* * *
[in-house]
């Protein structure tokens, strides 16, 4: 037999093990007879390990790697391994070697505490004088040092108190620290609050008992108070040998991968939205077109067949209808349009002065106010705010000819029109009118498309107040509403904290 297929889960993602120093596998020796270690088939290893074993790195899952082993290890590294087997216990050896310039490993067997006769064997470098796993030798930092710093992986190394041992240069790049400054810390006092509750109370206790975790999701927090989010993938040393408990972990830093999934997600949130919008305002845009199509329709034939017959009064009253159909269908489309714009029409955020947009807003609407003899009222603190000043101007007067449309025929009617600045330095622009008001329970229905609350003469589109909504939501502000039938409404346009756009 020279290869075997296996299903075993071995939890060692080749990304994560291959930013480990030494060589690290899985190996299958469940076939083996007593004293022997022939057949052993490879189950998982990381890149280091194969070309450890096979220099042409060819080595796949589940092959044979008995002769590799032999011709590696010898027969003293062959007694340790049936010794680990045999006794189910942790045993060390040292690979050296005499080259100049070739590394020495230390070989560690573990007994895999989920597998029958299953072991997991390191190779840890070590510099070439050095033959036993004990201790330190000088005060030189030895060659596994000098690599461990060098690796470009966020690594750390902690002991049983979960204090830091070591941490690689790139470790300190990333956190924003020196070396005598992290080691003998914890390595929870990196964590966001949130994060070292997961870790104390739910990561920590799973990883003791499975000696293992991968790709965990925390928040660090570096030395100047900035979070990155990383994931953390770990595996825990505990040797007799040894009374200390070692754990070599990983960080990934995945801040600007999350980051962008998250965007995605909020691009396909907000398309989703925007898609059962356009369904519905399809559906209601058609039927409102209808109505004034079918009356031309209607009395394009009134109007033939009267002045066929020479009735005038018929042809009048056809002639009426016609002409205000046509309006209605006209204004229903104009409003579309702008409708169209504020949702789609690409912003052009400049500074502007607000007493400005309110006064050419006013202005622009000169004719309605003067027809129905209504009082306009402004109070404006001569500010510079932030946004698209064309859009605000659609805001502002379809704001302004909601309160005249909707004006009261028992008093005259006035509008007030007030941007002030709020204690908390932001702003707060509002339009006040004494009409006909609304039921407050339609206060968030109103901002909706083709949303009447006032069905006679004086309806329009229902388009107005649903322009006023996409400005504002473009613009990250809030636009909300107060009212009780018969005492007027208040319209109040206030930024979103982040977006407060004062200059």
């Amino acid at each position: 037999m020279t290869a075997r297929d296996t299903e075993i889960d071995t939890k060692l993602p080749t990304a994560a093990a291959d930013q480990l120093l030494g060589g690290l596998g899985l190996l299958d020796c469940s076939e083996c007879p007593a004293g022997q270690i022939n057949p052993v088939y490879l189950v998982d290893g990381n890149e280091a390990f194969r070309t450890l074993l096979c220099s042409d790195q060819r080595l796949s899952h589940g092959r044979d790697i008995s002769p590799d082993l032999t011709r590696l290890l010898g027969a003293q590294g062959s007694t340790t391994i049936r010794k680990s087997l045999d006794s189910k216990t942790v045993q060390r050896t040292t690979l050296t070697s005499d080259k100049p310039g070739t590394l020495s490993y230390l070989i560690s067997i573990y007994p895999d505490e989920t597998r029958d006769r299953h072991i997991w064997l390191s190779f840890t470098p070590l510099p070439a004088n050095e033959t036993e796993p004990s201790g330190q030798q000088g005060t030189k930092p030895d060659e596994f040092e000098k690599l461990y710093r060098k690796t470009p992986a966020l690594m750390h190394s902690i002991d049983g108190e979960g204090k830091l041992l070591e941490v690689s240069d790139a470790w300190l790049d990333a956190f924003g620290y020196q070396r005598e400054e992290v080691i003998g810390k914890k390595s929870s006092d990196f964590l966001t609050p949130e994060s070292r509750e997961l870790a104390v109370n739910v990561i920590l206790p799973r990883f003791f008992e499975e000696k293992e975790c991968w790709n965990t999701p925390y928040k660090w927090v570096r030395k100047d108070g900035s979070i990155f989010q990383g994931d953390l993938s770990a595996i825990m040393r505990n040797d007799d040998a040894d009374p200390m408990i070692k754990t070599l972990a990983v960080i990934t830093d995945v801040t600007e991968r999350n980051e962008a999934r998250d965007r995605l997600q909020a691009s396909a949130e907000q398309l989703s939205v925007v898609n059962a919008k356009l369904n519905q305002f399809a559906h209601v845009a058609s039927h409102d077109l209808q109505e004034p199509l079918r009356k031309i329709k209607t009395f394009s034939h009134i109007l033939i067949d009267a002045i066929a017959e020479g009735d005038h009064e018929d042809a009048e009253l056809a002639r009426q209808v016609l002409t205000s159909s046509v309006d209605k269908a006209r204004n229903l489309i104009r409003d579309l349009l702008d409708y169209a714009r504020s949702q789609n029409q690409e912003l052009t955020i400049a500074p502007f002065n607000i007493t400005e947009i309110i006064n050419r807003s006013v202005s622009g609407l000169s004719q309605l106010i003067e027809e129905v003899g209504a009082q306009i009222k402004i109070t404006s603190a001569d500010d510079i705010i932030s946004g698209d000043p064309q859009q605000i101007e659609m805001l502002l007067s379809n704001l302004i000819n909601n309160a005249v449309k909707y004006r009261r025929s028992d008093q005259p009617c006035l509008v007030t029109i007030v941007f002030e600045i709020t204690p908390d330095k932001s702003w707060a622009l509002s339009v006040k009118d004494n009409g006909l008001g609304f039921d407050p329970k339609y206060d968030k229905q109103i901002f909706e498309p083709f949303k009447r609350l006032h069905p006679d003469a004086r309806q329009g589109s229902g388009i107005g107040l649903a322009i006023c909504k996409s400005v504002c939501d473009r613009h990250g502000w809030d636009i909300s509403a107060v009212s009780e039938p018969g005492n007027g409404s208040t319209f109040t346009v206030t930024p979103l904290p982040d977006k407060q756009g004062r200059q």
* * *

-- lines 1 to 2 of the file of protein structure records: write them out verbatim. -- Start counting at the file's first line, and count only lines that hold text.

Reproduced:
[in-house]
């Protein structure tokens, strides 16, 4: 037999093990007879390990790697391994070697505490004088040092108190620290609050008992108070040998991968939205077109067949209808349009002065106010705010000819029109009118498309107040509403904290 297929889960993602120093596998020796270690088939290893074993790195899952082993290890590294087997216990050896310039490993067997006769064997470098796993030798930092710093992986190394041992240069790049400054810390006092509750109370206790975790999701927090989010993938040393408990972990830093999934997600949130919008305002845009199509329709034939017959009064009253159909269908489309714009029409955020947009807003609407003899009222603190000043101007007067449309025929009617600045330095622009008001329970229905609350003469589109909504939501502000039938409404346009756009 020279290869075997296996299903075993071995939890060692080749990304994560291959930013480990030494060589690290899985190996299958469940076939083996007593004293022997022939057949052993490879189950998982990381890149280091194969070309450890096979220099042409060819080595796949589940092959044979008995002769590799032999011709590696010898027969003293062959007694340790049936010794680990045999006794189910942790045993060390040292690979050296005499080259100049070739590394020495230390070989560690573990007994895999989920597998029958299953072991997991390191190779840890070590510099070439050095033959036993004990201790330190000088005060030189030895060659596994000098690599461990060098690796470009966020690594750390902690002991049983979960204090830091070591941490690689790139470790300190990333956190924003020196070396005598992290080691003998914890390595929870990196964590966001949130994060070292997961870790104390739910990561920590799973990883003791499975000696293992991968790709965990925390928040660090570096030395100047900035979070990155990383994931953390770990595996825990505990040797007799040894009374200390070692754990070599990983960080990934995945801040600007999350980051962008998250965007995605909020691009396909907000398309989703925007898609059962356009369904519905399809559906209601058609039927409102209808109505004034079918009356031309209607009395394009009134109007033939009267002045066929020479009735005038018929042809009048056809002639009426016609002409205000046509309006209605006209204004229903104009409003579309702008409708169209504020949702789609690409912003052009400049500074502007607000007493400005309110006064050419006013202005622009000169004719309605003067027809129905209504009082306009402004109070404006001569500010510079932030946004698209064309859009605000659609805001502002379809704001302004909601309160005249909707004006009261028992008093005259006035509008007030007030941007002030709020204690908390932001702003707060509002339009006040004494009409006909609304039921407050339609206060968030109103901002909706083709949303009447006032069905006679004086309806329009229902388009107005649903322009006023996409400005504002473009613009990250809030636009909300107060009212009780018969005492007027208040319209109040206030930024979103982040977006407060004062200059």